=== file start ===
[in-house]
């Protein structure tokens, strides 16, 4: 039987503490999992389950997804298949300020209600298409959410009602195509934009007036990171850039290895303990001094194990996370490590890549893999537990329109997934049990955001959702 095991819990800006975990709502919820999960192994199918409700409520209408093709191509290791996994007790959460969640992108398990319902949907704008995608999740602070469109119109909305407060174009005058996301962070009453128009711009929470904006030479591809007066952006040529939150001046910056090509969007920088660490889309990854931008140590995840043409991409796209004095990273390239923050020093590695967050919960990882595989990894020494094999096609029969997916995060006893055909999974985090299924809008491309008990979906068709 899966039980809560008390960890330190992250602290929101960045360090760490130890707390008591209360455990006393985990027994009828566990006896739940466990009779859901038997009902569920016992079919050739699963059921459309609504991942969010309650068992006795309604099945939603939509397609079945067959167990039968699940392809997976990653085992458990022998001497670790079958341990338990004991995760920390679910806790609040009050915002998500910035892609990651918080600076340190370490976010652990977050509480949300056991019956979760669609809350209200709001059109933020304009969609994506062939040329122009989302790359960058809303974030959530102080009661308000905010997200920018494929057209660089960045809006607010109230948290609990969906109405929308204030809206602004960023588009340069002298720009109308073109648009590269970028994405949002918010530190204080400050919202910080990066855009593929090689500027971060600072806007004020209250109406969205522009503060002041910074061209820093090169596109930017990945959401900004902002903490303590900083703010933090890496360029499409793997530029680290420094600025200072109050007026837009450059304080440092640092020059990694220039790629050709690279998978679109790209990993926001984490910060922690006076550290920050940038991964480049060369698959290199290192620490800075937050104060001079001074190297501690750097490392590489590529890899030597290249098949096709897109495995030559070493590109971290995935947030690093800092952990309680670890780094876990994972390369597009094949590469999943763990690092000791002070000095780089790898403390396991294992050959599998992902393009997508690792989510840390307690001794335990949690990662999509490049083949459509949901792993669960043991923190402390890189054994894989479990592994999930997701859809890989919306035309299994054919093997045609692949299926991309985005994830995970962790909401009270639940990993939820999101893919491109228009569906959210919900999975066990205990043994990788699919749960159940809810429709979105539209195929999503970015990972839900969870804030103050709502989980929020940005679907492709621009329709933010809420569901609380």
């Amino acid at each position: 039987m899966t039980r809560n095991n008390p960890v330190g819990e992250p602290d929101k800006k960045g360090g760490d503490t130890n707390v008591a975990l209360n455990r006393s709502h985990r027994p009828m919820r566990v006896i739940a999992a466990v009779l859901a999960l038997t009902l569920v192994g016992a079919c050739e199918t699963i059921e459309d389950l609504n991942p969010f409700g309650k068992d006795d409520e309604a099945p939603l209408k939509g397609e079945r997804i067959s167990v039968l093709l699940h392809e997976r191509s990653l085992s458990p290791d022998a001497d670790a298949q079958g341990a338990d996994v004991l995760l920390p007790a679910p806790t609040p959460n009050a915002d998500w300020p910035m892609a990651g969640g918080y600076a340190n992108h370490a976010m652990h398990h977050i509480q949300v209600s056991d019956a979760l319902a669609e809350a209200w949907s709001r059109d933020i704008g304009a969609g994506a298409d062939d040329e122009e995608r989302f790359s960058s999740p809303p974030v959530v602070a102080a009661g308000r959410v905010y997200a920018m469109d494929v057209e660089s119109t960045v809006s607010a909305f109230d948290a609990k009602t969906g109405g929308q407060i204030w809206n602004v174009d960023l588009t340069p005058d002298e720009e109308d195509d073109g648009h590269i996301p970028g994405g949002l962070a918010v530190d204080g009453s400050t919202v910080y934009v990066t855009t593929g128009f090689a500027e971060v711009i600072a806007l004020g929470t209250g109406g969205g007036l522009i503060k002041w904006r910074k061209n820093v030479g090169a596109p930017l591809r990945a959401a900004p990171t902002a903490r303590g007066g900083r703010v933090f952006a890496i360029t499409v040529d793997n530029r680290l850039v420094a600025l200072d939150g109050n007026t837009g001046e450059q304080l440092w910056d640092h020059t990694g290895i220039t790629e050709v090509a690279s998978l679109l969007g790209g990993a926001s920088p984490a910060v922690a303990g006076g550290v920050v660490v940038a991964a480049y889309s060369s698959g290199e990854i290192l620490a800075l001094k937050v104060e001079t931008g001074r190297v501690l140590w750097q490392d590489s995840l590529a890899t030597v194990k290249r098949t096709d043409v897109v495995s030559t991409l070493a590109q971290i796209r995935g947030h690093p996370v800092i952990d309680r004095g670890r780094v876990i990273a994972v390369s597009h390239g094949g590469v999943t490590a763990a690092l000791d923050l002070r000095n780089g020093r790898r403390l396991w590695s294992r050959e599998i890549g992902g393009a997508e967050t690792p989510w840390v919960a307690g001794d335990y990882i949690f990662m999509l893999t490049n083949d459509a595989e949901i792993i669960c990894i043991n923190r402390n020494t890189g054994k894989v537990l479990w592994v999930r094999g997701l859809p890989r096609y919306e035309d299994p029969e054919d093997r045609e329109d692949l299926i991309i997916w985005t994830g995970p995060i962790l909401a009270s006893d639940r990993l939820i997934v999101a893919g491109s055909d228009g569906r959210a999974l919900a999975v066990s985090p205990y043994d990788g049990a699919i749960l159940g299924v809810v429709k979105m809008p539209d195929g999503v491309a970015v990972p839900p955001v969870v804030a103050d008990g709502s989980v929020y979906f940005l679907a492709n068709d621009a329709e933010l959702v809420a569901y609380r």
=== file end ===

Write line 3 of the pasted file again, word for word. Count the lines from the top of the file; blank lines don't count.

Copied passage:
């Amino acid at each position: 039987m899966t039980r809560n095991n008390p960890v330190g819990e992250p602290d929101k800006k960045g360090g760490d503490t130890n707390v008591a975990l209360n455990r006393s709502h985990r027994p009828m919820r566990v006896i739940a999992a466990v009779l859901a999960l038997t009902l569920v192994g016992a079919c050739e199918t699963i059921e459309d389950l609504n991942p969010f409700g309650k068992d006795d409520e309604a099945p939603l209408k939509g397609e079945r997804i067959s167990v039968l093709l699940h392809e997976r191509s990653l085992s458990p290791d022998a001497d670790a298949q079958g341990a338990d996994v004991l995760l920390p007790a679910p806790t609040p959460n009050a915002d998500w300020p910035m892609a990651g969640g918080y600076a340190n992108h370490a976010m652990h398990h977050i509480q949300v209600s056991d019956a979760l319902a669609e809350a209200w949907s709001r059109d933020i704008g304009a969609g994506a298409d062939d040329e122009e995608r989302f790359s960058s999740p809303p974030v959530v602070a102080a009661g308000r959410v905010y997200a920018m469109d494929v057209e660089s119109t960045v809006s607010a909305f109230d948290a609990k009602t969906g109405g929308q407060i204030w809206n602004v174009d960023l588009t340069p005058d002298e720009e109308d195509d073109g648009h590269i996301p970028g994405g949002l962070a918010v530190d204080g009453s400050t919202v910080y934009v990066t855009t593929g128009f090689a500027e971060v711009i600072a806007l004020g929470t209250g109406g969205g007036l522009i503060k002041w904006r910074k061209n820093v030479g090169a596109p930017l591809r990945a959401a900004p990171t902002a903490r303590g007066g900083r703010v933090f952006a890496i360029t499409v040529d793997n530029r680290l850039v420094a600025l200072d939150g109050n007026t837009g001046e450059q304080l440092w910056d640092h020059t990694g290895i220039t790629e050709v090509a690279s998978l679109l969007g790209g990993a926001s920088p984490a910060v922690a303990g006076g550290v920050v660490v940038a991964a480049y889309s060369s698959g290199e990854i290192l620490a800075l001094k937050v104060e001079t931008g001074r190297v501690l140590w750097q490392d590489s995840l590529a890899t030597v194990k290249r098949t096709d043409v897109v495995s030559t991409l070493a590109q971290i796209r995935g947030h690093p996370v800092i952990d309680r004095g670890r780094v876990i990273a994972v390369s597009h390239g094949g590469v999943t490590a763990a690092l000791d923050l002070r000095n780089g020093r790898r403390l396991w590695s294992r050959e599998i890549g992902g393009a997508e967050t690792p989510w840390v919960a307690g001794d335990y990882i949690f990662m999509l893999t490049n083949d459509a595989e949901i792993i669960c990894i043991n923190r402390n020494t890189g054994k894989v537990l479990w592994v999930r094999g997701l859809p890989r096609y919306e035309d299994p029969e054919d093997r045609e329109d692949l299926i991309i997916w985005t994830g995970p995060i962790l909401a009270s006893d639940r990993l939820i997934v999101a893919g491109s055909d228009g569906r959210a999974l919900a999975v066990s985090p205990y043994d990788g049990a699919i749960l159940g299924v809810v429709k979105m809008p539209d195929g999503v491309a970015v990972p839900p955001v969870v804030a103050d008990g709502s989980v929020y979906f940005l679907a492709n068709d621009a329709e933010l959702v809420a569901y609380r």